What the filmmakers do get right is the establishment of new characters and locations that feel unique and original, Rowling taking her world in amusingly intriguing directions that are almost entirely unexpected. Newt Scamander is a terrific character, a good-hearted flibbertigibbet who sees the best is everyone and everything and feels personally wounded when others are in pain. Redmayne is a wondrous choice to inhabit the role, shuffling his way with a crooked grin, taking personal joy in learning something new while the pain he suffers when things go wrong palpably affecting. Fogler is also wonderful, bringing a befuddled warmth to the wannabe baker Kowalski that consistently brought a smile to my face, his chemistry with the exuberantly electric Sudol sublime.
It is Waterston, however, who makes the most indelible impact, her complex, fiercely multidimensional performance filled with haunting depths that help make Porpentina a mesmerizing figure I can’t wait to see change and evolve in future adventures. The Inherent Vice, Steve Jobs and Queen of Earth scene-stealer is magnificent, and I just loved how far she was willing to go to make her character real, not caring if her rougher, more aggressive layers might potentially have viewers questioning her intentions and wondering if she’s worth caring about. Waterston delights in the smallest detail, her delicately lithe frame hiding a courageous spirit ready to burst forth and make its mark upon the world. She’s wonderful, anchoring the entire movie in a way not a single one of her fellow costars is able to equal.
The first half of the picture is noticeably more invigorating than the second half, the climactic third devolving into somewhat standard superhero-style heroics that feel more akin to a Marvel knockoff than it does a part of Rowling’s mystical world. There’s a lot of running around, building getting destroyed and shadowy figures pointing sticks at one another with flashes of blue sparks meeting in thin air as if in a magical tug-of-war. It’s pretty obvious and more than a little perfunctory, and there is no question whatsoever who is going to end up coming out on top. Still, Rowling and Yates do play a couple of things close to the vest, and there are some situations where good intentions do not always lead to a desirable conclusion.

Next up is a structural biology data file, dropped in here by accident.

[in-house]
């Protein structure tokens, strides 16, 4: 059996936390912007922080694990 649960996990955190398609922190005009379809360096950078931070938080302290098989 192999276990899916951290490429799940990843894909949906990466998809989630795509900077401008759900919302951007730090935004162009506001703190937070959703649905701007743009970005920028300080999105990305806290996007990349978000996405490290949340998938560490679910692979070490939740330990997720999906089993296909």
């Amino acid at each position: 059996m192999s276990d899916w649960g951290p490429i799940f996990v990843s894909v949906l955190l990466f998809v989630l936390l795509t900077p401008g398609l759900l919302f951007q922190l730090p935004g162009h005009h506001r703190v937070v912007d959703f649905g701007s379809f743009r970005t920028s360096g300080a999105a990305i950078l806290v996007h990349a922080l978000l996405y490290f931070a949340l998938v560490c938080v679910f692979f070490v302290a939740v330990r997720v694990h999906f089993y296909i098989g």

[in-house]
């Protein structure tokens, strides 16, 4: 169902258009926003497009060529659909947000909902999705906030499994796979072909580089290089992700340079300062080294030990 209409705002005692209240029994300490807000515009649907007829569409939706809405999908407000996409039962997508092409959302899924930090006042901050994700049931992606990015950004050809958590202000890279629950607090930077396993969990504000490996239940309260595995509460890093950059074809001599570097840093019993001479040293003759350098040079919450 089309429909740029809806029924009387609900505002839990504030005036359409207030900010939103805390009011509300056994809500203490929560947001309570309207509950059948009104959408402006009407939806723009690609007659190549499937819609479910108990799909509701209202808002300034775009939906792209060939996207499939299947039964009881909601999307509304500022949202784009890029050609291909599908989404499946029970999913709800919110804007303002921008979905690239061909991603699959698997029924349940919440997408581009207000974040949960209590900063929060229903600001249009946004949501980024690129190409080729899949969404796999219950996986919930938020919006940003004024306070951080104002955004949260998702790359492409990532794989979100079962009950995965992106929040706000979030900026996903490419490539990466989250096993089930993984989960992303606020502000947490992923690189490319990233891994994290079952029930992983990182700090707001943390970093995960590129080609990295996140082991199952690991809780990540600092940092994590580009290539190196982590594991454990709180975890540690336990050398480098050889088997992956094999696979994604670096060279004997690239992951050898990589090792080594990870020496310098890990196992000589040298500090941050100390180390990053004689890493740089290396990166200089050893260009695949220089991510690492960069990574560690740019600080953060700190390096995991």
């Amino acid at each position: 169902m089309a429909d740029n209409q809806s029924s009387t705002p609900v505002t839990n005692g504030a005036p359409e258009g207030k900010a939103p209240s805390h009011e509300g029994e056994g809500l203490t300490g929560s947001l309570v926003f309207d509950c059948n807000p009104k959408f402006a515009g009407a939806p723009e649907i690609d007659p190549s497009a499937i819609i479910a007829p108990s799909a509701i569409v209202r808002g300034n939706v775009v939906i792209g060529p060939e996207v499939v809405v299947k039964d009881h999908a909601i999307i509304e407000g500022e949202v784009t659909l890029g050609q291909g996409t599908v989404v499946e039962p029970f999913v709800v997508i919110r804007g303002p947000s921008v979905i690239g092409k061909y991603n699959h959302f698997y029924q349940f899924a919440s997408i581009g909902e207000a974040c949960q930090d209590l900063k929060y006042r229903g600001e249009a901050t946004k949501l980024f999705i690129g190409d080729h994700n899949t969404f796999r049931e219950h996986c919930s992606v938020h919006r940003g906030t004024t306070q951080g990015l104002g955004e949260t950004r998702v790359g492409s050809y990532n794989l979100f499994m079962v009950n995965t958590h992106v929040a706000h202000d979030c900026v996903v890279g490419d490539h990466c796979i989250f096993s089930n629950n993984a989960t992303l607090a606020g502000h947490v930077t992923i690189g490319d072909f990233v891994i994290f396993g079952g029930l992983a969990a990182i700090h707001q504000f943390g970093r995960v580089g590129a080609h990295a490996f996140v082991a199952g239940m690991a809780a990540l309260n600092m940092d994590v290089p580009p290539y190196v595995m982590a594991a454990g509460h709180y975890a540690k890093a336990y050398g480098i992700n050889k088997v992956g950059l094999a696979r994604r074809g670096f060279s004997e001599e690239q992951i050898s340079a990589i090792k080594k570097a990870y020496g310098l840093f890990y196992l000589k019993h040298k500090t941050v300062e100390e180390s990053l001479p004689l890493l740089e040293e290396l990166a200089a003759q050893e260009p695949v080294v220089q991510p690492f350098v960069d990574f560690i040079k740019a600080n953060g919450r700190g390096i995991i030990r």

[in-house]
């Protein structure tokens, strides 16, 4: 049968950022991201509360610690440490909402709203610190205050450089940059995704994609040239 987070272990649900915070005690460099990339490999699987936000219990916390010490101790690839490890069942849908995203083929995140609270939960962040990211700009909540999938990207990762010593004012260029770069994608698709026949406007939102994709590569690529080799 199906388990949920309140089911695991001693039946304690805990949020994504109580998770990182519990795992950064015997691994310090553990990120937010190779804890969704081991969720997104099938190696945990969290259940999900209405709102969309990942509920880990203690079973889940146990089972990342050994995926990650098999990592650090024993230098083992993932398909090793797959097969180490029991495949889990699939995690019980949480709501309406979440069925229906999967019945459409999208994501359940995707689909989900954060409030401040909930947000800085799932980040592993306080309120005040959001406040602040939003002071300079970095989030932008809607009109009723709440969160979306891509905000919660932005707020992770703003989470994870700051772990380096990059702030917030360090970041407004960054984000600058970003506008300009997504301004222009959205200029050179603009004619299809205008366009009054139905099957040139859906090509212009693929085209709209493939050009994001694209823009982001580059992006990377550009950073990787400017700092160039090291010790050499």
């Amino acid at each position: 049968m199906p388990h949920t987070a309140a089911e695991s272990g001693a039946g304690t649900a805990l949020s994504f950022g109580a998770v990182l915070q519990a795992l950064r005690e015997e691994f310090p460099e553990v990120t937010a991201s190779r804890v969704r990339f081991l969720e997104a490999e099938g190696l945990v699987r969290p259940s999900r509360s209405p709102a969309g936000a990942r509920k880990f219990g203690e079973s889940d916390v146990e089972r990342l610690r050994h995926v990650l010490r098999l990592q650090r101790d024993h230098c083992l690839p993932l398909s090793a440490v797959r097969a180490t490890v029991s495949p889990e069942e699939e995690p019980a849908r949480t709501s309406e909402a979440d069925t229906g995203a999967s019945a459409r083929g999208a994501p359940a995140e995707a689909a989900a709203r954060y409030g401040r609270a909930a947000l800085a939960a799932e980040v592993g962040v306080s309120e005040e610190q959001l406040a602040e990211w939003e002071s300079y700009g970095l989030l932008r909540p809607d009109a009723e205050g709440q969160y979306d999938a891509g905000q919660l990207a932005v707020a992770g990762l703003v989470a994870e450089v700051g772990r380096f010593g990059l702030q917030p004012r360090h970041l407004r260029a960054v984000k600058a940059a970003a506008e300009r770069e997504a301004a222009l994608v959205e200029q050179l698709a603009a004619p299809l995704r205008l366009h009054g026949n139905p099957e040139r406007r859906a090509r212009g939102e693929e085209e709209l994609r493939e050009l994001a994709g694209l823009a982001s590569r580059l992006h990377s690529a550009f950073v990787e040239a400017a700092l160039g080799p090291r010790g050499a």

It does look astonishing, especially as things pertain to Philippe Rousselot’s (A River Runs Through It) cinematography, Stuart Craig (The Legend of Tarzan) and James Hambidge’s production design, and Colleen Atwood’s (The Huntsman: Winter’s War) spectacular costumes. But, more than that, it’s these four primary characters who I find myself thinking about so fondly, and I’m eager to know what is going to happen to each and every one of them next. Fantastic Beasts and Where to Find Them may not offer up the depth and the complexity of Rowling’s other wizarding tales, but that doesn’t make it any less of a good time, and I for one am ready to study these particular magical creatures in greater detail with the release of future adventures.
– Review reprinted courtesy of the SGN in Seattle
Film Rating: 3 (out of 4)